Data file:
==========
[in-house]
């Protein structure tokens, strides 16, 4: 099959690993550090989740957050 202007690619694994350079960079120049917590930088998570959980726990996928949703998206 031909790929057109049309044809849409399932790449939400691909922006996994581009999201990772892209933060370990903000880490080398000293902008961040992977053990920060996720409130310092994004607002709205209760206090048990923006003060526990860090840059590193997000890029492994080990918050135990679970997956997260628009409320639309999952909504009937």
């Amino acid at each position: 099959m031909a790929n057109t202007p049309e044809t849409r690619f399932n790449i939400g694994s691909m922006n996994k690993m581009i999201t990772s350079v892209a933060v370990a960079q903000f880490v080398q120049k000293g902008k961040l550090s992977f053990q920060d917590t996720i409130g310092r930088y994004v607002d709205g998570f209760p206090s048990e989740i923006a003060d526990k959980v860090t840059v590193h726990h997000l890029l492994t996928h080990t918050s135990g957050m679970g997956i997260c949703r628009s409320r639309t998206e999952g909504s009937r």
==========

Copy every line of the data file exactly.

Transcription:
[in-house]
């Protein structure tokens, strides 16, 4: 099959690993550090989740957050 202007690619694994350079960079120049917590930088998570959980726990996928949703998206 031909790929057109049309044809849409399932790449939400691909922006996994581009999201990772892209933060370990903000880490080398000293902008961040992977053990920060996720409130310092994004607002709205209760206090048990923006003060526990860090840059590193997000890029492994080990918050135990679970997956997260628009409320639309999952909504009937």
């Amino acid at each position: 099959m031909a790929n057109t202007p049309e044809t849409r690619f399932n790449i939400g694994s691909m922006n996994k690993m581009i999201t990772s350079v892209a933060v370990a960079q903000f880490v080398q120049k000293g902008k961040l550090s992977f053990q920060d917590t996720i409130g310092r930088y994004v607002d709205g998570f209760p206090s048990e989740i923006a003060d526990k959980v860090t840059v590193h726990h997000l890029l492994t996928h080990t918050s135990g957050m679970g997956i997260c949703r628009s409320r639309t998206e999952g909504s009937r």